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Saturday, February 27, 2021

Qatar to name and shame private companies that break labor laws

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Almost 3,000 private companies in Qatar have little to no regard for the country’s labor laws, according to a new government survey, the Peninsula reports.

Those findings and more will soon be published on the Ministry of Labor’s website, allowing prospective employees to check the performance of any company that has made them an offer.

So far, some 56,000 private companies have been classified into A, B and C categories, with A being the most desirable to work for, and C the least.

Definitions

Only 6,410 firms have made the “A” list, which is considered to be the elite tier of companies who treat their employees very well. Some 1,440 of these companies have fewer than six workers. 

About 83 percent of firms surveyed (46,655) have been classed as “B.” This group were found to have committed only “minor” violations of the law.

And 2,950 companies have been ranked C. These companies have histories of missing or late salary payments, abusing workers’ rights and “are blacklisted for their flagrant violation of the labor law,” the Peninsula reports. About 108 of these companies have more than 500 employees.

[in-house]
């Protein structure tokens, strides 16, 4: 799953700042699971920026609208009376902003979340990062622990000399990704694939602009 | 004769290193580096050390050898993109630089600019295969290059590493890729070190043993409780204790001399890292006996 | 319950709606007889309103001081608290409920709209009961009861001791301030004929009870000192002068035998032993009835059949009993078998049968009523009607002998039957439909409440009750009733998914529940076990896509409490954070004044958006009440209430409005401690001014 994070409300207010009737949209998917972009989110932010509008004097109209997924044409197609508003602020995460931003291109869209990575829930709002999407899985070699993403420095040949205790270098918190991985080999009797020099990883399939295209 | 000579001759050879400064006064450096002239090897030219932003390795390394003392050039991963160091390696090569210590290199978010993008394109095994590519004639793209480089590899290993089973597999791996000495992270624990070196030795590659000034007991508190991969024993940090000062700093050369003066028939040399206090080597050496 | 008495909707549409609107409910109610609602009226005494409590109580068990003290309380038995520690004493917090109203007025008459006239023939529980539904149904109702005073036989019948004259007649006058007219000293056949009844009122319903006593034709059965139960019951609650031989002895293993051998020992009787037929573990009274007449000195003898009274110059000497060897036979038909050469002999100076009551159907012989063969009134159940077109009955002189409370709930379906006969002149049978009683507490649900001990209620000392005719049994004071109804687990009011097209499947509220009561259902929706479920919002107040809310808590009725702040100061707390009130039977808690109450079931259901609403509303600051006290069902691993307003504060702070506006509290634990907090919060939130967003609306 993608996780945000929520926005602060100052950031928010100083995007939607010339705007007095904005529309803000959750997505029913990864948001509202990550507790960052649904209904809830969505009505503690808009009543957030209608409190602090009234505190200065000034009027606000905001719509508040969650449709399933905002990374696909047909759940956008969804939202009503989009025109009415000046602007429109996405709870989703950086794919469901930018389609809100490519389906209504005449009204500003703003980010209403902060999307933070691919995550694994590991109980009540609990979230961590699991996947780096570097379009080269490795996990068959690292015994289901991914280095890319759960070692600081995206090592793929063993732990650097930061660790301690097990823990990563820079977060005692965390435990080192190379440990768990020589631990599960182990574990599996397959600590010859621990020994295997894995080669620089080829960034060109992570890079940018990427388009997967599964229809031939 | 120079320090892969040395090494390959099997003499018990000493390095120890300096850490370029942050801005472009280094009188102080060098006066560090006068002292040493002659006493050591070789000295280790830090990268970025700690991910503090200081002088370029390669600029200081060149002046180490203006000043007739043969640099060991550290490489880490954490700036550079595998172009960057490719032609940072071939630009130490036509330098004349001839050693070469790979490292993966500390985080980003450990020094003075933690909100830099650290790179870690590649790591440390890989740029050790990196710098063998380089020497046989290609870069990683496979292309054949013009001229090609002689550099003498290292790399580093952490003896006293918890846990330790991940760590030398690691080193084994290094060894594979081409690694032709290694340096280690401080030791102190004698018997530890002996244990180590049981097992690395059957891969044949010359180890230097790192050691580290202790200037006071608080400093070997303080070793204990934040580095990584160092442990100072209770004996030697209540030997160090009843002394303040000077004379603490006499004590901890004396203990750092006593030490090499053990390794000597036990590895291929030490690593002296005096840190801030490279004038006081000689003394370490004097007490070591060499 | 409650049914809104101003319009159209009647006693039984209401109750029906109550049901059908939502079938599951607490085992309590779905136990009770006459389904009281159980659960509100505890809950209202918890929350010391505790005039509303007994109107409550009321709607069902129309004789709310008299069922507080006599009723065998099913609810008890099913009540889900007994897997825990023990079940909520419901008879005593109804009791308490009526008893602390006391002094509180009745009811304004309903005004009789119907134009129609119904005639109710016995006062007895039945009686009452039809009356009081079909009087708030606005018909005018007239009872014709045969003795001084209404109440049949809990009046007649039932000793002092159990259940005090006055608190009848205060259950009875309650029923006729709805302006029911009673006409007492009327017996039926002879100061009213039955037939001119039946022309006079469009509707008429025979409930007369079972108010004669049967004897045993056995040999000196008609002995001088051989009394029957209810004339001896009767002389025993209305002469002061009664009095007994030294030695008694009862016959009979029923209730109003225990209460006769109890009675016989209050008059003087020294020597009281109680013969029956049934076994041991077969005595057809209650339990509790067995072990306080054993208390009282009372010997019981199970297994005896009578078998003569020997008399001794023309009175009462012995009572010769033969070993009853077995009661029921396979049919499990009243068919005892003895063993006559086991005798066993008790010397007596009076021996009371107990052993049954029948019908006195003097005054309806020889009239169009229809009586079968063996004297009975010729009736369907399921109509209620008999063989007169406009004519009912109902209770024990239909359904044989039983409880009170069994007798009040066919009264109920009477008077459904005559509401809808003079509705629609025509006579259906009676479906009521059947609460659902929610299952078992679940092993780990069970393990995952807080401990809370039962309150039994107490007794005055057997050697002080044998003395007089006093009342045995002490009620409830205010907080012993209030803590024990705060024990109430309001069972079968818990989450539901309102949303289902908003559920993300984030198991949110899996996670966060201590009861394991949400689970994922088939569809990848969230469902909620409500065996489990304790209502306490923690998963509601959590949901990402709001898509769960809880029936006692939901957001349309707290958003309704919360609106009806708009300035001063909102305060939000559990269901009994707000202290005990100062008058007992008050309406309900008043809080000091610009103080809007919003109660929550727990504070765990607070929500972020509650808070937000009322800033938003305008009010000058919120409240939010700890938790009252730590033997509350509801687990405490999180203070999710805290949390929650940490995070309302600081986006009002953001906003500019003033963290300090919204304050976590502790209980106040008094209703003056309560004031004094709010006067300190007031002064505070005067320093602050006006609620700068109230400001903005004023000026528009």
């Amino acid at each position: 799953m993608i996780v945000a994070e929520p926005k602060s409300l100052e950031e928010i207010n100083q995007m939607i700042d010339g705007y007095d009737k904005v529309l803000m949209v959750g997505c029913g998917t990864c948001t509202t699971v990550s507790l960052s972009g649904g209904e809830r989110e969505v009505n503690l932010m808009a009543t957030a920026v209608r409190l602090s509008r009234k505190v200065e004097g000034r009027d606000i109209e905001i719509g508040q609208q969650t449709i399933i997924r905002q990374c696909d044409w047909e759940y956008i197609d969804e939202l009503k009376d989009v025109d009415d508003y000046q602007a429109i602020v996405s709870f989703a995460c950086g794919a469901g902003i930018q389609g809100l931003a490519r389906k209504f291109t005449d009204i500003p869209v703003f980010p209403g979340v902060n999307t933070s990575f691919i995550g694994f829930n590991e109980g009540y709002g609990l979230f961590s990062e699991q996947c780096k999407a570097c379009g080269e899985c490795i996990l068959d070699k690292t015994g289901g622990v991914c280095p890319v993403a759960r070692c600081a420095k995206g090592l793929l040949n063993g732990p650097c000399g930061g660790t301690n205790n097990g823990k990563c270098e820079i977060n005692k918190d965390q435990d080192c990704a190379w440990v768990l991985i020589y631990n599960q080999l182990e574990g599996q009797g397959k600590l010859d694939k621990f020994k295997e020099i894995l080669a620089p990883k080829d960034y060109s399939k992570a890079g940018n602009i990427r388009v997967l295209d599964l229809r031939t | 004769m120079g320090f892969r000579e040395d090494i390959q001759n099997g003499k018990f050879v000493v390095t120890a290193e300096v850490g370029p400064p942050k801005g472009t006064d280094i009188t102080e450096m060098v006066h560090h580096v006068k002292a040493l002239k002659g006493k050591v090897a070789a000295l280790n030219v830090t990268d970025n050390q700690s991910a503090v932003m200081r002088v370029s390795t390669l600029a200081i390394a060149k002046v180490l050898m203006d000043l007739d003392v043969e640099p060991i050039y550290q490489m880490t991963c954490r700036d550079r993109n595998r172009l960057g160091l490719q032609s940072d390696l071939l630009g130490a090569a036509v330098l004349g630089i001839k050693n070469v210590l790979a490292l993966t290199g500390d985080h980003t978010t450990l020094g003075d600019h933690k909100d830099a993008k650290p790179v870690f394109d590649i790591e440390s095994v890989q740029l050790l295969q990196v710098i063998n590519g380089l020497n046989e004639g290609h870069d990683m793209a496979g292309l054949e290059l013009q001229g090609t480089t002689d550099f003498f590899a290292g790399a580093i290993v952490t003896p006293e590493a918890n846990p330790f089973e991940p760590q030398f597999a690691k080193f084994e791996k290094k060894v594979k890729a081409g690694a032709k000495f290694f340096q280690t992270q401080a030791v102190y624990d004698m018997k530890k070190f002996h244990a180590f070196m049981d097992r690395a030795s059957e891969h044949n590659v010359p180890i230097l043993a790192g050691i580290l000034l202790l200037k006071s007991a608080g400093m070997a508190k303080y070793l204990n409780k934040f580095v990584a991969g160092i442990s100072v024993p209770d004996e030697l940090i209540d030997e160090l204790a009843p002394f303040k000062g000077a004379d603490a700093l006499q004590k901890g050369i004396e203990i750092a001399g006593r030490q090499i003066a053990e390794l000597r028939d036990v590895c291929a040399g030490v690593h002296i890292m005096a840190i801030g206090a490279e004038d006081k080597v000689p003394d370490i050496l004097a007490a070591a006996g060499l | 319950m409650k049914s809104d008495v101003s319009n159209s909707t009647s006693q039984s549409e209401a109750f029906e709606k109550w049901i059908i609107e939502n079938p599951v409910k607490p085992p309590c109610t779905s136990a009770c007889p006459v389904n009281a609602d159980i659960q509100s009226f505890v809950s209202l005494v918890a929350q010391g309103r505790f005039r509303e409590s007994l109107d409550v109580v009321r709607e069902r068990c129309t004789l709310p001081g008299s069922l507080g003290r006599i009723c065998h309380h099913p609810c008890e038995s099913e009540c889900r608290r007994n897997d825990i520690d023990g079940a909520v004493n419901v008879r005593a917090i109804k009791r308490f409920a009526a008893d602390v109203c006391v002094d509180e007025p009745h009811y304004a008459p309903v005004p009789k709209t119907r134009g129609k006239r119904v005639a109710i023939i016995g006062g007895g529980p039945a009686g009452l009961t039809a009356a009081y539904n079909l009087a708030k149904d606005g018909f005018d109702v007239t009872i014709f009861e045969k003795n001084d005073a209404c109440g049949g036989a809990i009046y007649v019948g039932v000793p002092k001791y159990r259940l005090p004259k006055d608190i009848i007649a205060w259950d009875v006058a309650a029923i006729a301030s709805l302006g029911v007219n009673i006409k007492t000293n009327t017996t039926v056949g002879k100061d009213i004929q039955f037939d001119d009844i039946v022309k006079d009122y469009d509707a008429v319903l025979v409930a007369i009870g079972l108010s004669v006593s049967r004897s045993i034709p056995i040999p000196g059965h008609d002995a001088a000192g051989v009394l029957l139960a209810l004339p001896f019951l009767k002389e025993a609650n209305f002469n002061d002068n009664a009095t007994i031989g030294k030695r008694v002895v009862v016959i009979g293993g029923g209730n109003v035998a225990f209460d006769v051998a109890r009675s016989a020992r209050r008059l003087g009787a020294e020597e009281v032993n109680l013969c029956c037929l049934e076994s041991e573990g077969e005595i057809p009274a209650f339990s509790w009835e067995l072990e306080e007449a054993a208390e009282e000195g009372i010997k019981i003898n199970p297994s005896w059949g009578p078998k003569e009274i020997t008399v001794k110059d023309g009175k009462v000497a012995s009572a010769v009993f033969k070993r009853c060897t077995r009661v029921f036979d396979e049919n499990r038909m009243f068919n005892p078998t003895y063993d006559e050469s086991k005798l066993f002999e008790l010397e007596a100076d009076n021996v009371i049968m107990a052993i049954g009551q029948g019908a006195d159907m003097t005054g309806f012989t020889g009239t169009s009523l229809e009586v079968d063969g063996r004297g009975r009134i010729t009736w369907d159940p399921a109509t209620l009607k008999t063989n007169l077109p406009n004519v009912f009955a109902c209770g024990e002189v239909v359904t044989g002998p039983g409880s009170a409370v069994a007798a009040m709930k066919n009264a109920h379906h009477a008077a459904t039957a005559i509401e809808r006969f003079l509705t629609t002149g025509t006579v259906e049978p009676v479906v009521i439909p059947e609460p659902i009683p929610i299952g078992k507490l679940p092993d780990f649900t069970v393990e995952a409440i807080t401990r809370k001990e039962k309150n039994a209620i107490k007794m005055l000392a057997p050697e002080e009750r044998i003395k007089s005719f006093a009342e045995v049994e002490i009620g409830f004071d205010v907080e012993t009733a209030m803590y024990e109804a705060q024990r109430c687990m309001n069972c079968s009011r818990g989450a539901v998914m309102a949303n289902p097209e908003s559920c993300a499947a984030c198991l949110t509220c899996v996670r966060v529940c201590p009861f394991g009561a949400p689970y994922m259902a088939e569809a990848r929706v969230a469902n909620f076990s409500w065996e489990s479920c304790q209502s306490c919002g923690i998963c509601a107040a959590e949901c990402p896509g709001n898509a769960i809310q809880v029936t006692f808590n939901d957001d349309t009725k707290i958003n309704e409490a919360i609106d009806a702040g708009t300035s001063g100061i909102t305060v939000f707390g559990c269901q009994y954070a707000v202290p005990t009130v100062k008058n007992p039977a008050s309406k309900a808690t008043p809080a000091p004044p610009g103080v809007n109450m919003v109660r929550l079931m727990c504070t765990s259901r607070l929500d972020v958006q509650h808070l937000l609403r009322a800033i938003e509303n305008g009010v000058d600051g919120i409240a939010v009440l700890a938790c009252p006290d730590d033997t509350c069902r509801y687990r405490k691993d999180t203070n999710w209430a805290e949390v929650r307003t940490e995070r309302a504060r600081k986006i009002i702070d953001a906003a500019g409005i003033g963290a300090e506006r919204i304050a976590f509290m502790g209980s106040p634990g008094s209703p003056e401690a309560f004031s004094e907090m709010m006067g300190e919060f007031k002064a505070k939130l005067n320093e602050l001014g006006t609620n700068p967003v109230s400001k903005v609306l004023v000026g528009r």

The specific violations of the law made by the companies have not been identified.

The ministry said that it hopes displaying the lists online will encourage companies to clean up their acts, and by doing so, improve their ratings:

“We will be updating the classification every six months based on our field surveys and close interaction with the companies,” Mohamed Al Mir, assistant director of Labor Inspection Department, told journalists at a press conferenceThis is an incentive we are offering these companies. This would create healthy competition in the private sector and more and more companies would like to emulate the A-grade ones and climb up to the elite list.”

Last year, Qatar also began producing report cards for manpower firms, the vast majority of which are still subpar, but showing signs of improvement.

Under the MOL’s new system, some 27,000 private companies have yet to be classified, and no date for the online publication of the data has been set. 

Thoughts on this?

Credit: Photograph by The Italian Voice

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